NIBA has welcomed the report from the IBCCC review of the role of insurance brokers in arranging insurance premium funding for their clients
The National Insurance Brokers Association (NIBA) has welcomed the report from the Insurance Brokers Code Compliance Committee (IBCCC) following their review of the role of insurance brokers in arranging insurance premium funding for their clients.
The IBCCC has released the findings of its Own Motion Inquiry into whether and how Code subscribers use premium funding contracts, how the premium funding contract is explained to the client and the processes in place for dealing with clients in financial difficulty.
NIBA CEO Dallas Booth said, “We are pleased the Committee found many positives and numerous examples of good practice.”
The Code Committee has indicated that although such contracts are separate to insurance policies and generally issued by a third party, this area has emerged as a potential area of concern for clients experiencing financial difficulty.
Booth said, “The issue of clients becoming financially vulnerable when they face financial difficulty is critically for broker clients, just as it is for insurance policyholders more broadly. NIBA has recognised this in the work it is doing in relation to the review of the Insurance Brokers Code of Practice. NIBA also recognises the important work undertaken by the Insurance Council of Australia for the General Insurance Code of Practice, and welcomed the leadership taken by insurers in this area in their new Code.”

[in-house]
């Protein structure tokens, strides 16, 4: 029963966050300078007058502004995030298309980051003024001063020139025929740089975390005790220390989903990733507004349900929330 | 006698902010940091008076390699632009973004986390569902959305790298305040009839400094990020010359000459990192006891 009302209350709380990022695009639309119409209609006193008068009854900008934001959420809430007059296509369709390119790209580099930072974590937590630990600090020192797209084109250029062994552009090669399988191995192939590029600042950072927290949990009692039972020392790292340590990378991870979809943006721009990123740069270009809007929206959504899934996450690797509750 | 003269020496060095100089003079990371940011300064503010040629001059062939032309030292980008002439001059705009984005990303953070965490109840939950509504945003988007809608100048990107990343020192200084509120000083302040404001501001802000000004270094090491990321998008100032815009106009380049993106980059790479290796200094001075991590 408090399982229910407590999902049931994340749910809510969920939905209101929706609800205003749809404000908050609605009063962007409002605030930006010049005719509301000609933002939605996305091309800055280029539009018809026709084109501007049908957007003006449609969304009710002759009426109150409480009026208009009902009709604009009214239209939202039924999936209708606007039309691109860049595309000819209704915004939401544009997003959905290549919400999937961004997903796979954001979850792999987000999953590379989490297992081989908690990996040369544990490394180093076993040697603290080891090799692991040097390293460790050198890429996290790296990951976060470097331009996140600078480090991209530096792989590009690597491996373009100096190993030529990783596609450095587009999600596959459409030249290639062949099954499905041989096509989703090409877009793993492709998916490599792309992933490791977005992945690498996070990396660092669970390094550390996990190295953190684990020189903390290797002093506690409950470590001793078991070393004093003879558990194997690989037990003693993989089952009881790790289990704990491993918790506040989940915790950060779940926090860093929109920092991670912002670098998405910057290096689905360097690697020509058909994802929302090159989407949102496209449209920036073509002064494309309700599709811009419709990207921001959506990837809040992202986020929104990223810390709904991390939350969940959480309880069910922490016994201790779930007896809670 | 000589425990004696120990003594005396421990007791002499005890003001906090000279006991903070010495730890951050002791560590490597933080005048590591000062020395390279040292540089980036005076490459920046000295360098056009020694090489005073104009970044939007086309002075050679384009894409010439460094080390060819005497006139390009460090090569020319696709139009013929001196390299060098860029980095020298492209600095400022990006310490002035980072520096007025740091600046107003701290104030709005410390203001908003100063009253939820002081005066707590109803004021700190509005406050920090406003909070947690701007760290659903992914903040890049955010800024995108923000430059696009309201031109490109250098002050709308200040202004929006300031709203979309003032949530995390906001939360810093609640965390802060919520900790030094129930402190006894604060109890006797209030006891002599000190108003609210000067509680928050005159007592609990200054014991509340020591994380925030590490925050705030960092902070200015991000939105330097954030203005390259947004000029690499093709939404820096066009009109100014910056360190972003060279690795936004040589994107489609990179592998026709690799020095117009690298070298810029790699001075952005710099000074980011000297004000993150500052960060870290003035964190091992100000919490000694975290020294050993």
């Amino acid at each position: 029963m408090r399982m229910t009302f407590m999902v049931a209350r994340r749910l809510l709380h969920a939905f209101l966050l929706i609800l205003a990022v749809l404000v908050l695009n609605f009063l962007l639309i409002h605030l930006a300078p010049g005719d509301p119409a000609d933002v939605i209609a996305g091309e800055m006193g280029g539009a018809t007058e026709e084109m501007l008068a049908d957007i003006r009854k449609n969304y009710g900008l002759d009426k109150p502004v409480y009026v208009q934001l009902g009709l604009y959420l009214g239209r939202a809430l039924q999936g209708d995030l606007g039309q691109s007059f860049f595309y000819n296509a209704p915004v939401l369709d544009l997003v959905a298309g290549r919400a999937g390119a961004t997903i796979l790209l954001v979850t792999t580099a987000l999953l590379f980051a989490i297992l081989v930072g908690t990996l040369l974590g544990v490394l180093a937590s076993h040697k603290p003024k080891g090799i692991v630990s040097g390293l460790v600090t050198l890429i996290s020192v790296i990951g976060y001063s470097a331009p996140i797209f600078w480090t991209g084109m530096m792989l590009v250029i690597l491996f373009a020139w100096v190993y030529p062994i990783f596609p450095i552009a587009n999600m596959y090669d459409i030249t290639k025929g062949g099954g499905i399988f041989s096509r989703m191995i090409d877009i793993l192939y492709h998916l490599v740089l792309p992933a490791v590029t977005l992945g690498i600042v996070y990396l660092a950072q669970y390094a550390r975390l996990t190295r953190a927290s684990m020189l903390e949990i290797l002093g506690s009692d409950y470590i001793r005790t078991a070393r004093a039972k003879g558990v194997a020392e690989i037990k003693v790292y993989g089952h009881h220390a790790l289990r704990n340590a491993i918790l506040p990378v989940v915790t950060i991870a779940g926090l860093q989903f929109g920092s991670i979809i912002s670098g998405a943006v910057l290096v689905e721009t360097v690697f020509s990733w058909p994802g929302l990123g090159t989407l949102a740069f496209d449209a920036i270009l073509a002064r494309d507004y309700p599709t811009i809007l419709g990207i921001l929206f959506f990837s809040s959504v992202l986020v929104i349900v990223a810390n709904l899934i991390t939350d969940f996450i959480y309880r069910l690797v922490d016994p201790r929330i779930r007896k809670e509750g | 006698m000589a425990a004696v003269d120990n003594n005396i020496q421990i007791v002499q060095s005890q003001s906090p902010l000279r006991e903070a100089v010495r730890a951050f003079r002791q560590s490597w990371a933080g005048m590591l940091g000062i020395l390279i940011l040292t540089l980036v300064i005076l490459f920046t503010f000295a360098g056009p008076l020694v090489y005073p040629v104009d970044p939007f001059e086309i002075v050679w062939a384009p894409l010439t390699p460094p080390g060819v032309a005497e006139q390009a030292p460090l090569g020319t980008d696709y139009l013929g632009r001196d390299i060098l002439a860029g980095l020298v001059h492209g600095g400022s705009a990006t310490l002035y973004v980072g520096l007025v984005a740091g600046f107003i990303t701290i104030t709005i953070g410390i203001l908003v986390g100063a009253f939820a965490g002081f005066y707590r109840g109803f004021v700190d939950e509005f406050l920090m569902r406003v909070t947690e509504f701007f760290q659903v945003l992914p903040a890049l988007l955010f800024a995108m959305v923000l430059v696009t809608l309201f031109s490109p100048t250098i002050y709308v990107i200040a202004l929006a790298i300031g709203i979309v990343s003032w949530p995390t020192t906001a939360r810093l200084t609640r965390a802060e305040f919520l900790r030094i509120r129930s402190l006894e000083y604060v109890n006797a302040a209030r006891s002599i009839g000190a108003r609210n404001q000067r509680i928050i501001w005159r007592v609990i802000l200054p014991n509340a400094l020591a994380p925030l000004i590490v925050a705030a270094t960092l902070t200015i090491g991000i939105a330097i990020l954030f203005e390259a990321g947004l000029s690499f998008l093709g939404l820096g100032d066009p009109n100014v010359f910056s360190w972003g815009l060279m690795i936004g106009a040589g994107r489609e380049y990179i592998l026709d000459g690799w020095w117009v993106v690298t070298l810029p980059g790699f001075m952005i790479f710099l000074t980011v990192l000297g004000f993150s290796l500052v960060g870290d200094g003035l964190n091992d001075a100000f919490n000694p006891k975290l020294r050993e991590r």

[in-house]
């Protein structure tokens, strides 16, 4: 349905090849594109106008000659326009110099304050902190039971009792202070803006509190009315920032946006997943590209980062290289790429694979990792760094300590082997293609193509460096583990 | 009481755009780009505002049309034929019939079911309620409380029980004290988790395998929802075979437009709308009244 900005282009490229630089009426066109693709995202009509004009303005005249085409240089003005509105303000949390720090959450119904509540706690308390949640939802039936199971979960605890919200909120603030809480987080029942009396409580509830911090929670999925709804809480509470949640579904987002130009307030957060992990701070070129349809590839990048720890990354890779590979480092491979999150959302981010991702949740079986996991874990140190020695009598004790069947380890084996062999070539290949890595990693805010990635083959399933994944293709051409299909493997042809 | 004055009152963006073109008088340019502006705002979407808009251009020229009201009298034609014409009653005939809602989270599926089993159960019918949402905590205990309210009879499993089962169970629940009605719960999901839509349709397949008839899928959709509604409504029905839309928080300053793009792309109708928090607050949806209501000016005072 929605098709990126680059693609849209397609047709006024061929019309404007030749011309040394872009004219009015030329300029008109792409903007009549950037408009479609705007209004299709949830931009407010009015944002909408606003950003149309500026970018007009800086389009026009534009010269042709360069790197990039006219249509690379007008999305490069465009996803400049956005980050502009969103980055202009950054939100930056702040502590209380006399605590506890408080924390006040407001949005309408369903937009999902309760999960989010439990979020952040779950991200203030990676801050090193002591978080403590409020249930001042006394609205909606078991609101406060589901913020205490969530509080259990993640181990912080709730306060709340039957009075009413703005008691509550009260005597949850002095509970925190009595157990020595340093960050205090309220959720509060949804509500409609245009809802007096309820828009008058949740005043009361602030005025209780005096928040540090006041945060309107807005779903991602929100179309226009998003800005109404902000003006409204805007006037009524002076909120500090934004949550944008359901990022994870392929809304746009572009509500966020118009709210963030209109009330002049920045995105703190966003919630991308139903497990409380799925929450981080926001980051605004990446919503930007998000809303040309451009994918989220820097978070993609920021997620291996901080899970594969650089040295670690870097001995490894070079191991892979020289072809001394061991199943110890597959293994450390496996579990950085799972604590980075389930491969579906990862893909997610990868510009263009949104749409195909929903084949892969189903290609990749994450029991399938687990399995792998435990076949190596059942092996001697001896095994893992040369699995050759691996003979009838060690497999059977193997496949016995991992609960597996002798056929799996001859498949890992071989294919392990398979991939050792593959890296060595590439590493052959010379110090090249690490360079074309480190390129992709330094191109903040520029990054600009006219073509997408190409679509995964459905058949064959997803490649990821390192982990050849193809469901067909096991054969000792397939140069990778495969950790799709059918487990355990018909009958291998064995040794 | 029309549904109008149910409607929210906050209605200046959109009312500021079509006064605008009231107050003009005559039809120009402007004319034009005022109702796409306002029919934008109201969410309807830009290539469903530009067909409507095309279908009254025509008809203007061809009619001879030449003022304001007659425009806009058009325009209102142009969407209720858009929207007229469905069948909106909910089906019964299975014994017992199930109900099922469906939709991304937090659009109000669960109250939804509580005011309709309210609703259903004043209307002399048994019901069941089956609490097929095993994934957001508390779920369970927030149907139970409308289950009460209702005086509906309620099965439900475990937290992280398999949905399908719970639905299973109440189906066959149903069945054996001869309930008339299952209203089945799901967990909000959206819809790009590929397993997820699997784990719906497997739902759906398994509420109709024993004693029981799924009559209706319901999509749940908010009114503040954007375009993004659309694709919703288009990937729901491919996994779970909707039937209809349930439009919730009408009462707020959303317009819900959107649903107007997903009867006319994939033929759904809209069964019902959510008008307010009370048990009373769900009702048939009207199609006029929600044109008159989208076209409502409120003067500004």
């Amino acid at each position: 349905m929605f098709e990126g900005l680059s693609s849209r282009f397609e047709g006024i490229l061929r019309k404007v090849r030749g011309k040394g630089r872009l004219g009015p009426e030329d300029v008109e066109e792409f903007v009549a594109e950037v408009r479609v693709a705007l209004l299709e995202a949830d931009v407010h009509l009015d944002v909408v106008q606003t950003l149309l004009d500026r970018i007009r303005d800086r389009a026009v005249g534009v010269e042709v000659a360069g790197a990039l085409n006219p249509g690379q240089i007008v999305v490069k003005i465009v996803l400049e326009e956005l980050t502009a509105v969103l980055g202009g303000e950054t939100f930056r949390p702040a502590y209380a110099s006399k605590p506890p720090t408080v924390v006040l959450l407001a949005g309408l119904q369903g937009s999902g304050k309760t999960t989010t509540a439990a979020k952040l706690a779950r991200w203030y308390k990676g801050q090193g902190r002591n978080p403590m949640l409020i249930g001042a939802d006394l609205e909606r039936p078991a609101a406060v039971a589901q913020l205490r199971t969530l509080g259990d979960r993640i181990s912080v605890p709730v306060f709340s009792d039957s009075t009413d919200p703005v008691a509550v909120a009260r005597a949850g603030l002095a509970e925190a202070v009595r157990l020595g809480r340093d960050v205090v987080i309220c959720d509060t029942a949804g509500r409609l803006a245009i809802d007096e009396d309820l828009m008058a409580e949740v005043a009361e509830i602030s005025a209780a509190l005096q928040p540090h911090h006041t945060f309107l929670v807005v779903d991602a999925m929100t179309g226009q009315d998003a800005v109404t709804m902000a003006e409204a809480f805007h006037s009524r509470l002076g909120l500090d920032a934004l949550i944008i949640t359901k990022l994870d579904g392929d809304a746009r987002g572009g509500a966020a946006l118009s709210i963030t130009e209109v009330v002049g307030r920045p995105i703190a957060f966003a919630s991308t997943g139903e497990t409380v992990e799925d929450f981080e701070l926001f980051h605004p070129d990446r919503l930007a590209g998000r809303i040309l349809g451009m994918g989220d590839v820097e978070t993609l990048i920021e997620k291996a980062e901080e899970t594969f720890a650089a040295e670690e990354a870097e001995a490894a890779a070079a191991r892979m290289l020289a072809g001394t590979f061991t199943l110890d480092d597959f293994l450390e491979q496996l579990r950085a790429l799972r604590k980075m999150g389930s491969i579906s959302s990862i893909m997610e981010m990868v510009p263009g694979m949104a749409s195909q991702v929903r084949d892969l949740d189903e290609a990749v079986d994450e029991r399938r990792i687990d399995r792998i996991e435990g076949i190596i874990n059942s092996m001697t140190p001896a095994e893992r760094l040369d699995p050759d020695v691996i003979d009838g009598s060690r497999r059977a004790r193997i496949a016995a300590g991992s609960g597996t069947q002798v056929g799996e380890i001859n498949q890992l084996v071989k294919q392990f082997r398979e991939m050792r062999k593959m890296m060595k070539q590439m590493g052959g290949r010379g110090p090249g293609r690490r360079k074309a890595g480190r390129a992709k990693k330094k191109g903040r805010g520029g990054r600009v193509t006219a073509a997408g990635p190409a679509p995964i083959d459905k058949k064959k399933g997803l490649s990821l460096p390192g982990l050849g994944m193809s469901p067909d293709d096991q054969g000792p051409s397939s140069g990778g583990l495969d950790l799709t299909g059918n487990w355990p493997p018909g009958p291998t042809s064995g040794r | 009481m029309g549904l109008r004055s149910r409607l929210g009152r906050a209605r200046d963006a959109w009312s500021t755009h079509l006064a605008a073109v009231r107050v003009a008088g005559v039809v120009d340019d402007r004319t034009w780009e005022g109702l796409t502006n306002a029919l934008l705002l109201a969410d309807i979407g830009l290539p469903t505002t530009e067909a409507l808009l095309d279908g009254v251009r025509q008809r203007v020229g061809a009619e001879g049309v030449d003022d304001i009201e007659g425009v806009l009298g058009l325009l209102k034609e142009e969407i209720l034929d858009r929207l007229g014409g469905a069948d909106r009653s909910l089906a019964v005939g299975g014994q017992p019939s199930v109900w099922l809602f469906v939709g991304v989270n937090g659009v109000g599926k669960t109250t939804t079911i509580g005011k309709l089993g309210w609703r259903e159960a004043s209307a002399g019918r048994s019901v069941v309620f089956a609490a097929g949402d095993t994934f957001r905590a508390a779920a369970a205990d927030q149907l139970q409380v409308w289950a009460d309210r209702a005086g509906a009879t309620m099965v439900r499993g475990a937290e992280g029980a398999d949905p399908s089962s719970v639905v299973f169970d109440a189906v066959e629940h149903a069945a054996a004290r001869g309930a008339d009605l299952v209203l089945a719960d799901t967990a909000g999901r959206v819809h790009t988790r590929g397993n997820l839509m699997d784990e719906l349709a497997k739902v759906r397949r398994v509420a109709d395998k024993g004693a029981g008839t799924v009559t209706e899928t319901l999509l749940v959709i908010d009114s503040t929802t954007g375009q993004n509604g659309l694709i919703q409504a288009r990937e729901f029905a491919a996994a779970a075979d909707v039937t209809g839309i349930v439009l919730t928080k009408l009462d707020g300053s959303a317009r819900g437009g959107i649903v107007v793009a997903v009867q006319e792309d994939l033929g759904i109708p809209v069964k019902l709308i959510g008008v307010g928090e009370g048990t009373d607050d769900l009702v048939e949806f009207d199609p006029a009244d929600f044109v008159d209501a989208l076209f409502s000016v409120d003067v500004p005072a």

The Committee’s inquiry was based on data supplied by 260 subscribers to the Code in the 2019 Annual Compliance Statement, and in follow-up discussions with 31 subscribers. The Committee also examined the websites of premium funding companies to see if they publish financial hardship policies.
Booth added, “While insurance brokers invariably treat the interests of their clients as paramount, the work of the Committee in identifying good industry practice is welcome. This gives broking firms some good information on which to benchmark their operations and to identify potential areas for improvement where warranted.”
You can view a copy of the report here.
With 95 per cent of subscribers offering this model to clients, mainly through third-party suppliers, the Code Committee has indicated that they gained significant insight into the role brokers play as both intermediary and advocate in the relationship between client and funder. The Code Committee has noted that brokers are in an ideal position to represent each party when cases of financial difficulty arise.
Around two-thirds of subscribers reported providing training to staff about identifying and responding to clients with financial difficulty, mostly completed ‘on-the-job’ rather than training of a formal specialised nature.
The Code Committee has recommended that training related to premium funding is delivered regularly, is versatile and matches the needs of the brokers involved. It also advised that specific training be implemented to help staff identify financial difficulty triggers, and that this be supported with policies and procedures. The Code Committed has stated that it is essential that Code subscribers work proactively with clients to understand their needs.
Recommendations for effective communication include explaining the model; making the third-party arrangement clear; ensuring the client knows the arrangement includes the risk of the insurance policy being cancelled if payments are missed; and, being flexible in how information is delivered.
Other important recommendations in the report address staff awareness of premium funder hardship policies and communicating these to clients; making it easy for clients to access information about financial difficulty; encouraging funders to proactively address financial difficulty; and, brokers familiarising themselves with the Australian Finance Industry Association (AFIA) Insurance Premium Funding Code of Practice when it comes into effect (read more here).